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public assembly, asserting that it was beneath the dignity of congress to insert such minutia into the constitution. others objected to the suggested prohibition against cruel and unusual punishment. samuel livermore from new hampshire said, "because it may be thought cruel, will we therefore never hang anybody?" he went on to say, "villains often deserve whipping and having their ears cut off." fortunately, he did not win that argument. [laughter] anyway, madison's strategy succeeded brilliantly. winnowing down the amendments. neither side was happy with the result. james burke, firebreathing south carolinians complaining that the amendments were little more than meringue formed only to please the palate. while an anti-federalist essays
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-- essayist declared that madison had rendered machiavellian piddling by comparison. this is how the first amendments were created. this is what people thought of them at the time, which was not very much. meanwhile, president washington -- i knew you were waiting for me to come back to him monitored debates long-distance from his mansion on cherry street. madison visited him almost daily to report what was going on at federal hall. washington very rarely ventured to federal hall, and when he did it was precedent-setting. there he is in full presidential dignity. in the interest of time, i am going to compress a story that i had to tell you here.
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i have said several times, washington is crafting the presidency. this is congress finding its own way through its wilderness. just how much power did the presidency have? not clear. madison very much wanted a strong presidency, and he clearly urged washington to use power. he was much more afraid of a congressional tyranny, particularly on the part of the senate, than he was anything resembling a presidential monarchy. washington, as we all know, there certainly were monarchical sentiments in both branches. today we would probably say authoritarian and certainly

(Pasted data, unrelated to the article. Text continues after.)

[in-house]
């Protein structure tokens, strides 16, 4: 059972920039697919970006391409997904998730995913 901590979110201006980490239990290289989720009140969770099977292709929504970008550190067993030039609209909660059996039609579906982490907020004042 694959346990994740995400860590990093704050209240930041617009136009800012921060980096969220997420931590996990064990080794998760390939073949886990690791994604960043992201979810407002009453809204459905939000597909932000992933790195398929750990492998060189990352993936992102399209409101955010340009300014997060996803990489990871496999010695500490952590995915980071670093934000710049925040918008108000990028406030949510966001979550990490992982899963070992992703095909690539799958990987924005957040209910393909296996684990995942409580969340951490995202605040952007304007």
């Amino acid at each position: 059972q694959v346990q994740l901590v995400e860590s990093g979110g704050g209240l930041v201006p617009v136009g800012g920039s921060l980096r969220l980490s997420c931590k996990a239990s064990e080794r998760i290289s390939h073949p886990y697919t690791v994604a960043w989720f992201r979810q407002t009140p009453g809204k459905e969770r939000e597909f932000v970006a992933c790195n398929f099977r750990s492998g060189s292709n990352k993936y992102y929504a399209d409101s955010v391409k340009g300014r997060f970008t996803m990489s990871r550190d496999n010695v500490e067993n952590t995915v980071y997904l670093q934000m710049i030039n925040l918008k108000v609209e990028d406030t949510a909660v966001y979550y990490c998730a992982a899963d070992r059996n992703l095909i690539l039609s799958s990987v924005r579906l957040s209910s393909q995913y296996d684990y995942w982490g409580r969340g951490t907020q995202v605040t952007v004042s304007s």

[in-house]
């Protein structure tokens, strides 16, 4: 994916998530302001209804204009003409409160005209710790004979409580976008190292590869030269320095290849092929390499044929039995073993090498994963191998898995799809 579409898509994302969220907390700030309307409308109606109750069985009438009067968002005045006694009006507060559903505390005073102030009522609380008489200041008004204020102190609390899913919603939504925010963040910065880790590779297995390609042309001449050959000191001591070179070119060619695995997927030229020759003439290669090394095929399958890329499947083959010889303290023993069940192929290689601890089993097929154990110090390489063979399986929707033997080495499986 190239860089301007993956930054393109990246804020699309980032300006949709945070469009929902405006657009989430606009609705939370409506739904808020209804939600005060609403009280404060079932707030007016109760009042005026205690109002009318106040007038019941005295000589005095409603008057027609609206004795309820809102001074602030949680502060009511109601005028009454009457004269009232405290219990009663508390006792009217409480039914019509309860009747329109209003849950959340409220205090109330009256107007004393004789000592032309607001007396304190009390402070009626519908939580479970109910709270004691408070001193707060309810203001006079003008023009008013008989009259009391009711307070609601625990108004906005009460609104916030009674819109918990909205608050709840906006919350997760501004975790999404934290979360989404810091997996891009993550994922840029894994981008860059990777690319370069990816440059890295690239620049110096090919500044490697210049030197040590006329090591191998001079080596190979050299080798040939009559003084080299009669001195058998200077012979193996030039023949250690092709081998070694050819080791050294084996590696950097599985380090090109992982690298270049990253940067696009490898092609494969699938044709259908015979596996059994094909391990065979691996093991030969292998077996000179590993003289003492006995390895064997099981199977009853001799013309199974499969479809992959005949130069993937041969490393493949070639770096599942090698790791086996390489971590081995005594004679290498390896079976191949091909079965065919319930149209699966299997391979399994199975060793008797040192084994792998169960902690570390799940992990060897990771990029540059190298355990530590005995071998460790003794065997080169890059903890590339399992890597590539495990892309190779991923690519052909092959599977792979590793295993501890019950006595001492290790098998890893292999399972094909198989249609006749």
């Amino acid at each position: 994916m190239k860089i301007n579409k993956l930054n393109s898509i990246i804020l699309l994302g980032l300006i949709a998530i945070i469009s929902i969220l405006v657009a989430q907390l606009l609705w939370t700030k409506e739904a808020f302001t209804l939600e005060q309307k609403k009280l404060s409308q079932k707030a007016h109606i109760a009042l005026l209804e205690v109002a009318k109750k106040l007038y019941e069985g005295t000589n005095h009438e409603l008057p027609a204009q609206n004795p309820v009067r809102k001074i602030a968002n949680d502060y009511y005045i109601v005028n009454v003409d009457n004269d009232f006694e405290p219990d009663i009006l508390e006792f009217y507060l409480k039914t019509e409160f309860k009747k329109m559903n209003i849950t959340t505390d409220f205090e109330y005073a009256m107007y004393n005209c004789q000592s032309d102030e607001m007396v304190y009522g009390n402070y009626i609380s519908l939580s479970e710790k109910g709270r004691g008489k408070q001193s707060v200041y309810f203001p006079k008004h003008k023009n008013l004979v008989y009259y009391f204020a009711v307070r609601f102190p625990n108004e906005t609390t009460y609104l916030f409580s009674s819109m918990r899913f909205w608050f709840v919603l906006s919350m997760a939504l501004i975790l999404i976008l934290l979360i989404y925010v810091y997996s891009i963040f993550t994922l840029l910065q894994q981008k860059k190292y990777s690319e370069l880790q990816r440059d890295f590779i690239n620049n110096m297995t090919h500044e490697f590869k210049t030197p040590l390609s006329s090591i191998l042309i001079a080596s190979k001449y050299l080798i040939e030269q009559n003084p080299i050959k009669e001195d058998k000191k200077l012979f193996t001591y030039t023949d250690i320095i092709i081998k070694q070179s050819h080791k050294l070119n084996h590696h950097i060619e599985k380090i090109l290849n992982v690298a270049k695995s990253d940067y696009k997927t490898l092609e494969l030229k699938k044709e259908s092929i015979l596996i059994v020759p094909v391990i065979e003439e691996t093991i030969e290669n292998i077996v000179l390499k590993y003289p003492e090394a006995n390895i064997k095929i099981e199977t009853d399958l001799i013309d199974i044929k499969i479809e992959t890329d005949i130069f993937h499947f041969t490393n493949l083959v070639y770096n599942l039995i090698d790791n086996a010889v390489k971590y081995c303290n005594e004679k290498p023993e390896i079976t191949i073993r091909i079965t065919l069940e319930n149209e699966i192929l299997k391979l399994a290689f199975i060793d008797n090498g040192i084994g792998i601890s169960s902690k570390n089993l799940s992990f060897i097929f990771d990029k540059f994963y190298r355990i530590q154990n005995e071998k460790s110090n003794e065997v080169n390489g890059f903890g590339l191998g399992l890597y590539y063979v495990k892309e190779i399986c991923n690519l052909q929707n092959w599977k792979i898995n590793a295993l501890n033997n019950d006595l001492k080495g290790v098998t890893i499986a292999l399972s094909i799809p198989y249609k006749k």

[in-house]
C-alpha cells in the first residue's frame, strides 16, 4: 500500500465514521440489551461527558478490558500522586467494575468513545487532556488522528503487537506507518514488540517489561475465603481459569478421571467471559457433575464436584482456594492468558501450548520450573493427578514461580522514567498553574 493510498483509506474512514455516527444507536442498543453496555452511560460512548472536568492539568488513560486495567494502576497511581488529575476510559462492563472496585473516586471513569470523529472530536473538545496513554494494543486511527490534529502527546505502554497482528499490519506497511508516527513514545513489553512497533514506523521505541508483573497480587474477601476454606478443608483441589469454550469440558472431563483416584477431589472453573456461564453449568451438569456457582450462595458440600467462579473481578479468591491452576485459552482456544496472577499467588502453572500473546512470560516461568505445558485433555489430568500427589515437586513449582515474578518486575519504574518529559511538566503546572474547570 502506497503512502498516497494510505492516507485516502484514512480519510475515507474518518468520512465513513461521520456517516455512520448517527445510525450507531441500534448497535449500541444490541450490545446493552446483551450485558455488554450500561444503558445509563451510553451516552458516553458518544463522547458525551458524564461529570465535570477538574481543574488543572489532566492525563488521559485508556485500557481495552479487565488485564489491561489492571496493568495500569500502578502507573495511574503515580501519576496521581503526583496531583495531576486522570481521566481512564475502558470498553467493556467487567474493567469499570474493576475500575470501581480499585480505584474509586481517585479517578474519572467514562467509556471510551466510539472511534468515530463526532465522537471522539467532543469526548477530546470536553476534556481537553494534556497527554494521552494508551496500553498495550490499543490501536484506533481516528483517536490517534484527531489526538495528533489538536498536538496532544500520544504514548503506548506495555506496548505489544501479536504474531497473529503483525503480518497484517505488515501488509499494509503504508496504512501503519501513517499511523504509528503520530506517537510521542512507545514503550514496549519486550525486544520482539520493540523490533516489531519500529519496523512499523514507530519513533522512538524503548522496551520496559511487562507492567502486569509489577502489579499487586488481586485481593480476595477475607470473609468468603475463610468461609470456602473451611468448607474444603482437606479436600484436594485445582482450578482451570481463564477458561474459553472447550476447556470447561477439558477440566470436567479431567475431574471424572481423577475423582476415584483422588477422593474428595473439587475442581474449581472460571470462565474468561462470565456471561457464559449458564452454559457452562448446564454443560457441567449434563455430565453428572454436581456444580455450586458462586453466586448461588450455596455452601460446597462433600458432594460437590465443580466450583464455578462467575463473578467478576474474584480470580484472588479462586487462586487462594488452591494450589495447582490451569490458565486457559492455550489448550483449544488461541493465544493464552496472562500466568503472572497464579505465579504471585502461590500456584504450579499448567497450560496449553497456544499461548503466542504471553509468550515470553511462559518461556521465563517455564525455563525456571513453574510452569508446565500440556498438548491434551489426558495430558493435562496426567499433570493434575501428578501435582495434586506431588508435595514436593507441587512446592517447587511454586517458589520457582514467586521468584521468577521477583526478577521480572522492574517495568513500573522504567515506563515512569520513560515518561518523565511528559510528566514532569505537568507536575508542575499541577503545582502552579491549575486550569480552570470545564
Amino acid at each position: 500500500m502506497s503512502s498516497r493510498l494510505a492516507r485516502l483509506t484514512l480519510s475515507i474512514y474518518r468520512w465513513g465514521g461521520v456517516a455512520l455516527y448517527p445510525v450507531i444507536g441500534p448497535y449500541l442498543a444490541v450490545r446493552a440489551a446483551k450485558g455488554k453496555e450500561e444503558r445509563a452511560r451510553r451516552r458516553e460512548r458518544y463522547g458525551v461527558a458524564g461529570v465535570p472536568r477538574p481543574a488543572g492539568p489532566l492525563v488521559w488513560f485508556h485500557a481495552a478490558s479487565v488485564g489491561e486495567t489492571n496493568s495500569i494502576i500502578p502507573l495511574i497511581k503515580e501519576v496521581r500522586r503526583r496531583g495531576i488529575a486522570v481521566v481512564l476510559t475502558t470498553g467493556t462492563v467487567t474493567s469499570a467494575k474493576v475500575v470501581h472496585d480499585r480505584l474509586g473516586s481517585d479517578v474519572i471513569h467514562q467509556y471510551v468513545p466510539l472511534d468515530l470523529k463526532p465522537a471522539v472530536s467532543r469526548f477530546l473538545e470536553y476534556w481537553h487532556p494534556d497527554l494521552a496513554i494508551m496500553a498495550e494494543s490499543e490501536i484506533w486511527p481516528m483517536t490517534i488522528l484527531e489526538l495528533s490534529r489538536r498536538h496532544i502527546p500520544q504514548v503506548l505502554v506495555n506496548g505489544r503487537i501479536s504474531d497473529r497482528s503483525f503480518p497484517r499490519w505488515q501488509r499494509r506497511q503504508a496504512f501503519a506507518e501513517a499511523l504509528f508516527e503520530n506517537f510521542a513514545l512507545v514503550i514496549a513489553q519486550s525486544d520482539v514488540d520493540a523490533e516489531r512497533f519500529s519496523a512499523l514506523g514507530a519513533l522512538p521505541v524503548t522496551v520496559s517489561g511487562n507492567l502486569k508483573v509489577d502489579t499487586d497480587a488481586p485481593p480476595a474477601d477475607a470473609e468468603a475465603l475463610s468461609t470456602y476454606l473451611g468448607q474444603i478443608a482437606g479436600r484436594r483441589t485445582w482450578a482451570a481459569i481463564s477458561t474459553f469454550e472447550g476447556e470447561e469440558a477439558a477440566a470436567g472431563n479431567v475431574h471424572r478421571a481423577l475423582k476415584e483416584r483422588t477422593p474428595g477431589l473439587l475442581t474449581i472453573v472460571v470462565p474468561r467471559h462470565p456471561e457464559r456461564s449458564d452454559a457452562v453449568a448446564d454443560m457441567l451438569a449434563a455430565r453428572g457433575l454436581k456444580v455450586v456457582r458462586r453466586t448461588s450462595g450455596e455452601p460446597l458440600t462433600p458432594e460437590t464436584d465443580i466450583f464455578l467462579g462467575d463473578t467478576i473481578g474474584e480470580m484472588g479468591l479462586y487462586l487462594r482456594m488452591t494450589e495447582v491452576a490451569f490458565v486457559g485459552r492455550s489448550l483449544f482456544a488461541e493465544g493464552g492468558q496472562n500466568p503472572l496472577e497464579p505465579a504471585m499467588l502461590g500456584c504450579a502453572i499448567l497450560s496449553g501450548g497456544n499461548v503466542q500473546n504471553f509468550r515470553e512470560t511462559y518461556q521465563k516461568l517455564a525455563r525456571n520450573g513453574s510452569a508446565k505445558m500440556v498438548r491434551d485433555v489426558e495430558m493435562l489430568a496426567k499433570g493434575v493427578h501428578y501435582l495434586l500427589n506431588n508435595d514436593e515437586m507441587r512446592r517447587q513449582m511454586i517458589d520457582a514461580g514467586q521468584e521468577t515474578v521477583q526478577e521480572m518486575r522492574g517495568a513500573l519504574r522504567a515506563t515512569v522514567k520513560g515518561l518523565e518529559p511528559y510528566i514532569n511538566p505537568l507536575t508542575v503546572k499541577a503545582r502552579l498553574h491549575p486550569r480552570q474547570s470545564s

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shared by john adams, who was accused -- the accusations are not a point. he believed the presidency would soon become hereditary. john adams is the vice president, and everybody knows he will become the next president. john adams is the only one of the founders with sons. who do you think he was thinking of? [laughter] at any rate, so, i am going to to you just for a moment's about these presidents. it is been said often and quite wrongly i think that washington really was not much more than a figurehead at this point, that he was driven by james madison at the beginning of the first congress, then later on by hamilton. i see no evidence to that at all.
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i think washington was a much more acute political man and acute political thinker and a subtle, nuanced political thinker than he is sometimes given credit for. he is able, remarkably, to listen to everyone. you hear him again and again when he is writing, whether it is letters or cited by others in the course of the first congress, he is listening to everyone's advice. he knows exactly who to ask, he takes it in, he thinks about it, and the last thing he is is a man with authoritarian instinct. and then he decides. he also -- the decision he makes are decisions taken congruently with others. this is part of his greatness, in setting a pattern for the presidency. not all presidents have been like that, but i think we were